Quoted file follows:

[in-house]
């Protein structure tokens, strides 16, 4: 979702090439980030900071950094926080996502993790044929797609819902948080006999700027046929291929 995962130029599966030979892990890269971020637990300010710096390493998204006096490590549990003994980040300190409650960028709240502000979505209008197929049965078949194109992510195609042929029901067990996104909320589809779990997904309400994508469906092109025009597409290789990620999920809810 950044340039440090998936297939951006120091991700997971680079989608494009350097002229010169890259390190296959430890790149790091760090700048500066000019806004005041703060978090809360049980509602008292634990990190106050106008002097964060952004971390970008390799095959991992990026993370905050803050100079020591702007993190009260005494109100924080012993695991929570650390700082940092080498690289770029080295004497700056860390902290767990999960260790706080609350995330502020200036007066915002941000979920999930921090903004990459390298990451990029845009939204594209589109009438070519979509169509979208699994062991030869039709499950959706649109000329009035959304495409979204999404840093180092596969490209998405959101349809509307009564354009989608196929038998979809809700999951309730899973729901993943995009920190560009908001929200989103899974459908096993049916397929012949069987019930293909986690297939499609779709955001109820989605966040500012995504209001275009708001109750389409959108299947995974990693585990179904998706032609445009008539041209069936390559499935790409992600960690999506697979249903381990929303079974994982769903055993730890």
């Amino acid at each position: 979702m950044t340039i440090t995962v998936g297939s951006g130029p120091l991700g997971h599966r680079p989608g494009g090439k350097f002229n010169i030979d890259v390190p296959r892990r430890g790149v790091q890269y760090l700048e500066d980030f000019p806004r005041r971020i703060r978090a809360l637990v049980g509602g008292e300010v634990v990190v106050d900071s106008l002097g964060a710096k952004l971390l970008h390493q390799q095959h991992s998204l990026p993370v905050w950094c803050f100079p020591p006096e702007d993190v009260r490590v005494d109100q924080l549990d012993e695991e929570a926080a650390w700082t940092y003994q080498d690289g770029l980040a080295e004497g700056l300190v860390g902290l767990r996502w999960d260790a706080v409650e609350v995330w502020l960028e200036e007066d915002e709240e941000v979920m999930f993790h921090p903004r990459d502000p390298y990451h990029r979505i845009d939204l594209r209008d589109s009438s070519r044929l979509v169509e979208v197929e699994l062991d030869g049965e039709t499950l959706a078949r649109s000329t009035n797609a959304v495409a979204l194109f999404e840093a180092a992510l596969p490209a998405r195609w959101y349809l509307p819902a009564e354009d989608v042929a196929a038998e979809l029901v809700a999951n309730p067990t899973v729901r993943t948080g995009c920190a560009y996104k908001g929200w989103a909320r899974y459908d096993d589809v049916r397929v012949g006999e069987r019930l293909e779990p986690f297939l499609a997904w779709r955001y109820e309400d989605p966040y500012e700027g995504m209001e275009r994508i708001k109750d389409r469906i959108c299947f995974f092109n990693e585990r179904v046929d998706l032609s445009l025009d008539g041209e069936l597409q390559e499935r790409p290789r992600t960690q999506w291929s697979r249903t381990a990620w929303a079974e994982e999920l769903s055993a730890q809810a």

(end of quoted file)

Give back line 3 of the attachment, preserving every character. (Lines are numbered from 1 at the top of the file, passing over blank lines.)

């Amino acid at each position: 979702m950044t340039i440090t995962v998936g297939s951006g130029p120091l991700g997971h599966r680079p989608g494009g090439k350097f002229n010169i030979d890259v390190p296959r892990r430890g790149v790091q890269y760090l700048e500066d980030f000019p806004r005041r971020i703060r978090a809360l637990v049980g509602g008292e300010v634990v990190v106050d900071s106008l002097g964060a710096k952004l971390l970008h390493q390799q095959h991992s998204l990026p993370v905050w950094c803050f100079p020591p006096e702007d993190v009260r490590v005494d109100q924080l549990d012993e695991e929570a926080a650390w700082t940092y003994q080498d690289g770029l980040a080295e004497g700056l300190v860390g902290l767990r996502w999960d260790a706080v409650e609350v995330w502020l960028e200036e007066d915002e709240e941000v979920m999930f993790h921090p903004r990459d502000p390298y990451h990029r979505i845009d939204l594209r209008d589109s009438s070519r044929l979509v169509e979208v197929e699994l062991d030869g049965e039709t499950l959706a078949r649109s000329t009035n797609a959304v495409a979204l194109f999404e840093a180092a992510l596969p490209a998405r195609w959101y349809l509307p819902a009564e354009d989608v042929a196929a038998e979809l029901v809700a999951n309730p067990t899973v729901r993943t948080g995009c920190a560009y996104k908001g929200w989103a909320r899974y459908d096993d589809v049916r397929v012949g006999e069987r019930l293909e779990p986690f297939l499609a997904w779709r955001y109820e309400d989605p966040y500012e700027g995504m209001e275009r994508i708001k109750d389409r469906i959108c299947f995974f092109n990693e585990r179904v046929d998706l032609s445009l025009d008539g041209e069936l597409q390559e499935r790409p290789r992600t960690q999506w291929s697979r249903t381990a990620w929303a079974e994982e999920l769903s055993a730890q809810a």